Awkward Black Girl’s Success in New Media Highlights Old Racism

Curator's Note

The Misadventures of Awkward Black Girl (ABG) is an Internet sensation. The debut episode of the first season earned more than 250,000 visits during season one and the number of likes on the series’ Facebook page has climbed from 17,000 during season one to 88,000 today. The series that follows an unlikely star -- a young, brown-skinned African-American woman who wears her natural hair short, minimal make-up and is more boho than boho-chic -- is supported by a multicultural cast of characters (East Indian-American, African-American, Latino, Bi-racial, White) whose cluelessness makes Jae’s awkwardness seem normal.  

The web series resonated with viewers to such an extent that when Rae and her co-producer/writer Tracy Oliver launched a Kickstarter campaign to raise $30,000, they were able to raise $44,000 which spoke to the popularity of the series and the desire for online audiences to support programming that reflected an aesthetic and storyline not often found in traditional Hollywood film and television programming. Rae and Oliver re-imagined what qualifies as a “star” and what attracts viewers in an online space, proving that there is room for diverse perspectives and representation in media programming.

Rae’s success with season one of ABG has led to season two, which is produced by iconic music producer Pharrell Williams’ production company I AM OTHER, which focuses on projects that challenge mainstream culture’s perception of  “Others.”  While Rae had trouble selling the show to mainstream network and cable companies, she has brokered a deal with Shonda Rhimes, creator of ABC’s major hits Grey’s Anatomy and Scandal, to develop a show called, “I Hate LA Dudes.”  It is not surprising that Rhimes, who has mastered the formula of selling multiracial casts of social misfits to American audiences, would step-in to help Rae take her work to the next level. Rae once wrote about how she was skeptical of launching the Kickstarter campaign because of the stereotype that black people don’t support each other.  How interesting is it that Williams and Rhimes, both African-American, have stepped in to help Rae take her talent and career to the next level.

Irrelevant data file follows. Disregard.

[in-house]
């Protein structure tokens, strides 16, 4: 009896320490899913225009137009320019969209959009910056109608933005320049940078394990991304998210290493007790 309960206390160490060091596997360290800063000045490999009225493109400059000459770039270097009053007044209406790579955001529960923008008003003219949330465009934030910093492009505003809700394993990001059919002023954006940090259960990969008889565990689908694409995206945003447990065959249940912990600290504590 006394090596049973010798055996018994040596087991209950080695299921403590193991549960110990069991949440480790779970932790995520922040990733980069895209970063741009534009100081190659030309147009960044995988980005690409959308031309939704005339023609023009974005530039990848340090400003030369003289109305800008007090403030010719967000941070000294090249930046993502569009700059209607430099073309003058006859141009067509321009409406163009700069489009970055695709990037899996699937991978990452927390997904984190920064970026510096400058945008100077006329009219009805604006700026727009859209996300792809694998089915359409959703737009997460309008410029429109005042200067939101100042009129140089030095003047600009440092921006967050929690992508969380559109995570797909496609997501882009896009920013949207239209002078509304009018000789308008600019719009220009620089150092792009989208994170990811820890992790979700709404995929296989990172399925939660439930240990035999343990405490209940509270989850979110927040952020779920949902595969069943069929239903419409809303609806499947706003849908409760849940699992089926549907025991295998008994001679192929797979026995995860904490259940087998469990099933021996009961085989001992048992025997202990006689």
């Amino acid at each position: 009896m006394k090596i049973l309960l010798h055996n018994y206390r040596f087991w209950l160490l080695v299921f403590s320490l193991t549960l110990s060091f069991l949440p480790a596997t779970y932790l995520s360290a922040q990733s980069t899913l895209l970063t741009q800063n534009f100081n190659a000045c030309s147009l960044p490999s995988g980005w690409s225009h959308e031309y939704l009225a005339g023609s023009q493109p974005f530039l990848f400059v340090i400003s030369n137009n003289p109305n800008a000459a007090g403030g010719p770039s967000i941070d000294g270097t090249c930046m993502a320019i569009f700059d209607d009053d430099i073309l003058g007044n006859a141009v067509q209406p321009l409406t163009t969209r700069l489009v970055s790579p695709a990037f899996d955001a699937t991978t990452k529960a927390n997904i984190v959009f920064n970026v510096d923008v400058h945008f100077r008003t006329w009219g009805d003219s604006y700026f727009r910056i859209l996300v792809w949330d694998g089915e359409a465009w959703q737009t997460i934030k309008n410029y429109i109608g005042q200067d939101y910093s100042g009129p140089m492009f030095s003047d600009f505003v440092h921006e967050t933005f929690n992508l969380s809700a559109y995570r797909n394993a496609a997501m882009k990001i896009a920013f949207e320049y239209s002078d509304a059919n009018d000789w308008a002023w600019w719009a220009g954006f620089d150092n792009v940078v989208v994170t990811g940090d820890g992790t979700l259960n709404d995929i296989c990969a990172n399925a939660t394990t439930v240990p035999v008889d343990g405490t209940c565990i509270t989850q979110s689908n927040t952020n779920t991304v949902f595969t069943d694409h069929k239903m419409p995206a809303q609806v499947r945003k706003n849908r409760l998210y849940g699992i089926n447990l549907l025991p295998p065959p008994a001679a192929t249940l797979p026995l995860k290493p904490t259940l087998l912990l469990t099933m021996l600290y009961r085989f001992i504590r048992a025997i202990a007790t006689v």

The Misadventures of Awkward Black Girl has had tremendous success with a multiracial cast and interracial storyline, yet has been unable to sidestep the racism (racist tweets when ABG won the 2012 Shorty Award for Best Web Series) that a show like hers might experience, including the inability to sell the series to HBO, a cable network known for giving viewers the opposite of what network television has to offer. If HBO has room for Lena Dunham’s Girls, then why no room for a series like ABG?  Perhaps HBO was still reeling from having to cancel cult favorite How to Make it in America, a show that follows a multicultural cast trying to make it in the fashion industry in New York City, due to low ratings.

Rae is not a passive actor (pun intended), which is why ABG resonates with critically thinking viewers. Being a black woman in America who doesn’t fit safely into dominant stereotypes or characterizations of blacks or women is a difficult way of being. Rae’s character of “J” reflects the humor in the struggle for identity and autonomy in one’s personal and professional life, even amongst a multiracial crew who seem like they belong on the island of misfit toys as opposed to a major West Coast City. 


Thanks for a great post. What is fascinating here is that you hypothesize (and I tend to agree with your assessment) that a show with a multicultural cast can only be defined by its racialization and not by any of the narrative characteristics that might set it apart. Again, whiteness is the thing that gets to be multifaceted and "Others" are just raced. As a result, in the cultural imagination ABG can only be about the same old blackness that we've always seen mass mediated. And as the racist Tweets suggest, being black is always less (in this case, less than quality) than white.

Thank you for your thoughtful post. I was particularly struck by your mention of the ways that people like Shonda Rhimes and Pharrell Williams have stepped in to help the show when the more conventional means seemed unavailable. It does seem that Rae has tapped into a hidden reservoir of fans united by the markers "black" and "awkward." I'm curious to see what will happen to that particular sensibility if/when Rae makes the move to network television.

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